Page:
When a local teenager is found brutally murdered with all traces of the killer carefully removed, Nightmute, Alaska's Police Chief Nyback (Paul Dooley, "Waiting for Guffman") requests the assistance of old friend, L.A. detective Will Dormer (Al Pacino). Already troubled by his partner Hap's (Martin Donovan, "Portrait of a Lady") plans to cooperate with internal affairs on an investigation which may implicate him, Dormer loses more sleep in the land of the midnight sun in director Christopher Nolan's ("Memento") remake of the 1997 Norwegian film, "Insomnia."
Nolan proves he has the commercial goods directing three Oscar winning actors with Hillary Seitz's Americanized adapted screenplay. This "Insomnia" is bigger and glossier than the original, but the Norwegian version's grittier edge gave more darkness to its sunshine-provoked protagonist.
Will impresses local junior cop Ellie Burr (Hilary Swank, "The Affair of the Necklace"), who studied one of his cases for her thesis, with his ability to sniff out motivation from the victim's surroundings. He quickly discounts her boyfriend Randy (Jonathan Jackson, "Deep End of the Ocean") as a suspect, and gets him to admit she was seeing an older man who could afford to buy her expensive presents. When the young girl's purse is returned to the murder site as bait, the murderer falls for the trap, but eludes his pursuers in dense shoreline fog. He does, however, witness Dormer's accidental shooting of his partner, as well as Will's immediate reaction to pin the killing on him.
After Will tampers with the evidence (which is just what he's under investigation for back home), he soon sniffs out Walter Finch (Robin Williams), a local writer, as the killer. Finch, however, holds Dormer's career in his hands and dances rings around the guilty cop while suggesting Dormer assist him in framing Randy. They both, after all, never meant to kill.
"Insomnia's" marketing would have you believe that Dormer may have really intended to shoot his partner and that Finch uses his murders for book ideas. Neither is the case. While the original "Insomnia's" partner shooting incident was more enveloped in fog, Dormer would be more correctly accused of ineptitude than murder.
Pacino is much more convincing, if more theatrical, in displaying his character's sleep deprivation than Stellan Skarsgard's take on the character, but the Norwegian actor shows more depravity. The twinning of the hunter and hunted, which made the original such a compelling character study, is missing here. Where Skarsgard's character shoots a stray dog to produce his evidence, Pacino merely finds an already dead one. When interrogating the victim's best friend, who was cheating her friend's boyfriend, Skarsgard's Engstrom makes a play for the young flesh while Pacino's Dormer merely shows contempt.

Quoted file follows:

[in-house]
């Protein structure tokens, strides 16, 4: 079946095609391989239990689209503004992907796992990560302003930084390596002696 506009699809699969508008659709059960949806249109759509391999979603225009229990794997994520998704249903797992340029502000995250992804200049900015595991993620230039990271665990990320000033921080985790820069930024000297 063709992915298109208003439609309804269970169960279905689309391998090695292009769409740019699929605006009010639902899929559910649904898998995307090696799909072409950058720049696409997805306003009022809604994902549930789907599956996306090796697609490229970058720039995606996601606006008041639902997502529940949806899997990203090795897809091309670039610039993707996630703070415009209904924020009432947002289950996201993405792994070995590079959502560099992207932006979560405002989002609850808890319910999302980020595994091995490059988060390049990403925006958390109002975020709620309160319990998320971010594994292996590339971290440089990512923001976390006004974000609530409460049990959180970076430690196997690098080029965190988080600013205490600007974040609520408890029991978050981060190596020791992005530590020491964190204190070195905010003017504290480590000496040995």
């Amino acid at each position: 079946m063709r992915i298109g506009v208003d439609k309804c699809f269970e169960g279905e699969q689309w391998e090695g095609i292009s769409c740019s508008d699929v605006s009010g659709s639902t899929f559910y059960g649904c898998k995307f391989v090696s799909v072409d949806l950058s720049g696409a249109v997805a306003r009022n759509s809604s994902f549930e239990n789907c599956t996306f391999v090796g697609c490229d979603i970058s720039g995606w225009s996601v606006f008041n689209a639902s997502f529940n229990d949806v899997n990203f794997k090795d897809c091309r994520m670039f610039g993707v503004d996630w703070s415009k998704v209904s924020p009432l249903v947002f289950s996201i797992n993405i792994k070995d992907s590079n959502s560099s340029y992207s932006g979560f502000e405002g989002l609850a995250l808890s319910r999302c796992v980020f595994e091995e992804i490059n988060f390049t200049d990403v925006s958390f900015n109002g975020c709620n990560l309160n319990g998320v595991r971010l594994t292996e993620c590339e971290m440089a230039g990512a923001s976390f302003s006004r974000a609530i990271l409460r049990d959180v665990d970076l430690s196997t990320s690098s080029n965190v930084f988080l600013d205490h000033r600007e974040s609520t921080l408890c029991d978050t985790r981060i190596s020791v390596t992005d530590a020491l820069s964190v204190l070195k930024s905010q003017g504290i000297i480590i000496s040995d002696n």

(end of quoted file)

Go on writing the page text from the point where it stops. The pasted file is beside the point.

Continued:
This teeter to the good of the cop is tottered, however, by Robin Williams' performance as Finch. Where the Norwegian killer was more brutish, Williams makes him pathologically smooth, a man who speaks with warm empathy as the ice that runs through his veins melts through his moist eyes. The pairing of Williams' cool to Pacino's hot is beautifully shown off in a scene in Nightmute's police office interrogation room, where Finch outplays Dormer's every move causing the detective to explode in rage.
Hilary Swank is serviceable as the idealistic young cop who acts as the moral compass in the film, but the underrated Maura Tierney ("Scotland, PA") is better as the hotel clerk who becomes Dormer's confessor. Unfortunately, a wild sex scene between cop and clerk in the 1997 film is only vaguely alluded to here. Tierney deserved more screen time.
Director of Photography Wally Pfister ("Memento") makes the most of rugged locations and delivers a clean and crisp look. His initial shot of a small plane flying over jagged, vertical peaks is breathtaking. The pattern is repeated when Will chases Finch over a river of swift-moving logs from a mill and Pfister emphasizes the scene with a diagonally framed overhead shot. This sequence is beautifully edited by "Memento" Oscar nominee Dody Dorn, who pays homage to the climatic scene of "The Silence of the Lambs" in her cutting choices with this film's ending.
Christopher Nolan's "Insomnia" may not keep you awake at night, but it's a stylish police thriller with a combustible pairing in Pacino and Williams.